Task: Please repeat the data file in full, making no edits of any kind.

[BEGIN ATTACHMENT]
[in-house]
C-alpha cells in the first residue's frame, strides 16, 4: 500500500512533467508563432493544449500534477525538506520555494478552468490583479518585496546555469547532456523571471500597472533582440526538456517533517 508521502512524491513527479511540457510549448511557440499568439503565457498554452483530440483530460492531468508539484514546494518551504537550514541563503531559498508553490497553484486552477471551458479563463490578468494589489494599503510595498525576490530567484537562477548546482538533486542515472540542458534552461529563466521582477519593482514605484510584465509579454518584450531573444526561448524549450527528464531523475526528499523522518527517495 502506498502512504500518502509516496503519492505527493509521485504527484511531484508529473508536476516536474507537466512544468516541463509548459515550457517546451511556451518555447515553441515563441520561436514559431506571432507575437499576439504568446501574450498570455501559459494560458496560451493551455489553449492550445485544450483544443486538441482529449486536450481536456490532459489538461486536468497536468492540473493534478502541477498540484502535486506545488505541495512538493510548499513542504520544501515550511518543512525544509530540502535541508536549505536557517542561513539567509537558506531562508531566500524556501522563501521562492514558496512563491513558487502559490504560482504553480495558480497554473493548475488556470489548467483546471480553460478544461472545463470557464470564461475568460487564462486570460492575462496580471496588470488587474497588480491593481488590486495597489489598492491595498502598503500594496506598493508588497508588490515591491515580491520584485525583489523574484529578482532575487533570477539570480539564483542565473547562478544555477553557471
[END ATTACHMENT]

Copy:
[in-house]
C-alpha cells in the first residue's frame, strides 16, 4: 500500500512533467508563432493544449500534477525538506520555494478552468490583479518585496546555469547532456523571471500597472533582440526538456517533517 508521502512524491513527479511540457510549448511557440499568439503565457498554452483530440483530460492531468508539484514546494518551504537550514541563503531559498508553490497553484486552477471551458479563463490578468494589489494599503510595498525576490530567484537562477548546482538533486542515472540542458534552461529563466521582477519593482514605484510584465509579454518584450531573444526561448524549450527528464531523475526528499523522518527517495 502506498502512504500518502509516496503519492505527493509521485504527484511531484508529473508536476516536474507537466512544468516541463509548459515550457517546451511556451518555447515553441515563441520561436514559431506571432507575437499576439504568446501574450498570455501559459494560458496560451493551455489553449492550445485544450483544443486538441482529449486536450481536456490532459489538461486536468497536468492540473493534478502541477498540484502535486506545488505541495512538493510548499513542504520544501515550511518543512525544509530540502535541508536549505536557517542561513539567509537558506531562508531566500524556501522563501521562492514558496512563491513558487502559490504560482504553480495558480497554473493548475488556470489548467483546471480553460478544461472545463470557464470564461475568460487564462486570460492575462496580471496588470488587474497588480491593481488590486495597489489598492491595498502598503500594496506598493508588497508588490515591491515580491520584485525583489523574484529578482532575487533570477539570480539564483542565473547562478544555477553557471